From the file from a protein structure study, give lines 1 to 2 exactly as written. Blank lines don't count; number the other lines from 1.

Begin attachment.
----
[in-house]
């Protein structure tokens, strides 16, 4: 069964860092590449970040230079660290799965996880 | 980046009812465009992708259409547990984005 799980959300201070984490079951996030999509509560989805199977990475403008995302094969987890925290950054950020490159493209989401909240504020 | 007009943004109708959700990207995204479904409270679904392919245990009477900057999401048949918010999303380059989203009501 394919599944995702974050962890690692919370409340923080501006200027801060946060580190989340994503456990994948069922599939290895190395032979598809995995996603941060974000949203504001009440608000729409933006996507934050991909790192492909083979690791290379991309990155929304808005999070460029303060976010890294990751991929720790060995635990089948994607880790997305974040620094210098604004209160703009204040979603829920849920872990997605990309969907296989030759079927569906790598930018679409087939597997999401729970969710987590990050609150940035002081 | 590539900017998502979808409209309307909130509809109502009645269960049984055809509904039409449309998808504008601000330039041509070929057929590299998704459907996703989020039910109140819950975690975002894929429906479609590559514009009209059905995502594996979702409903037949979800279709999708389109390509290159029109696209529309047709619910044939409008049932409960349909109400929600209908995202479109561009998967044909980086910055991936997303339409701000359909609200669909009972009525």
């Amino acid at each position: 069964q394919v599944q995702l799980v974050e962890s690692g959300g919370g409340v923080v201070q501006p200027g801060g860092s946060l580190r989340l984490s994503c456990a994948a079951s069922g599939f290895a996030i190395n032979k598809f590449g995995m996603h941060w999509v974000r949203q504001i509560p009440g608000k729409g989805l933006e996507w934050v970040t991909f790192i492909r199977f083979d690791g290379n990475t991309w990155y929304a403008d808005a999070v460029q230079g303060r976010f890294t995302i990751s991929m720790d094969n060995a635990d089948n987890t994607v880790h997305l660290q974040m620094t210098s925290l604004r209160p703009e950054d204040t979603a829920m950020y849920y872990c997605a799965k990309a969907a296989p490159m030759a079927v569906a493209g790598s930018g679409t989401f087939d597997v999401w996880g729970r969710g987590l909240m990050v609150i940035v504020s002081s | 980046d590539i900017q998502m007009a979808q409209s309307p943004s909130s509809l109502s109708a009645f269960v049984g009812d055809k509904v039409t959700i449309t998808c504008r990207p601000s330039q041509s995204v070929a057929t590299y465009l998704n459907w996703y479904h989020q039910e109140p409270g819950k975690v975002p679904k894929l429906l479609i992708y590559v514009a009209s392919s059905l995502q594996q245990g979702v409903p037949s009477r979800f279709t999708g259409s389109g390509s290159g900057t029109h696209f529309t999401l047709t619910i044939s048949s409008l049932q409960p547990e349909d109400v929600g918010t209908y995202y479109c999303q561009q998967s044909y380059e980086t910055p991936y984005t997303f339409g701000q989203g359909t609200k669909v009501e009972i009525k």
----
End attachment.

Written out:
[in-house]
């Protein structure tokens, strides 16, 4: 069964860092590449970040230079660290799965996880 | 980046009812465009992708259409547990984005 799980959300201070984490079951996030999509509560989805199977990475403008995302094969987890925290950054950020490159493209989401909240504020 | 007009943004109708959700990207995204479904409270679904392919245990009477900057999401048949918010999303380059989203009501 394919599944995702974050962890690692919370409340923080501006200027801060946060580190989340994503456990994948069922599939290895190395032979598809995995996603941060974000949203504001009440608000729409933006996507934050991909790192492909083979690791290379991309990155929304808005999070460029303060976010890294990751991929720790060995635990089948994607880790997305974040620094210098604004209160703009204040979603829920849920872990997605990309969907296989030759079927569906790598930018679409087939597997999401729970969710987590990050609150940035002081 | 590539900017998502979808409209309307909130509809109502009645269960049984055809509904039409449309998808504008601000330039041509070929057929590299998704459907996703989020039910109140819950975690975002894929429906479609590559514009009209059905995502594996979702409903037949979800279709999708389109390509290159029109696209529309047709619910044939409008049932409960349909109400929600209908995202479109561009998967044909980086910055991936997303339409701000359909609200669909009972009525």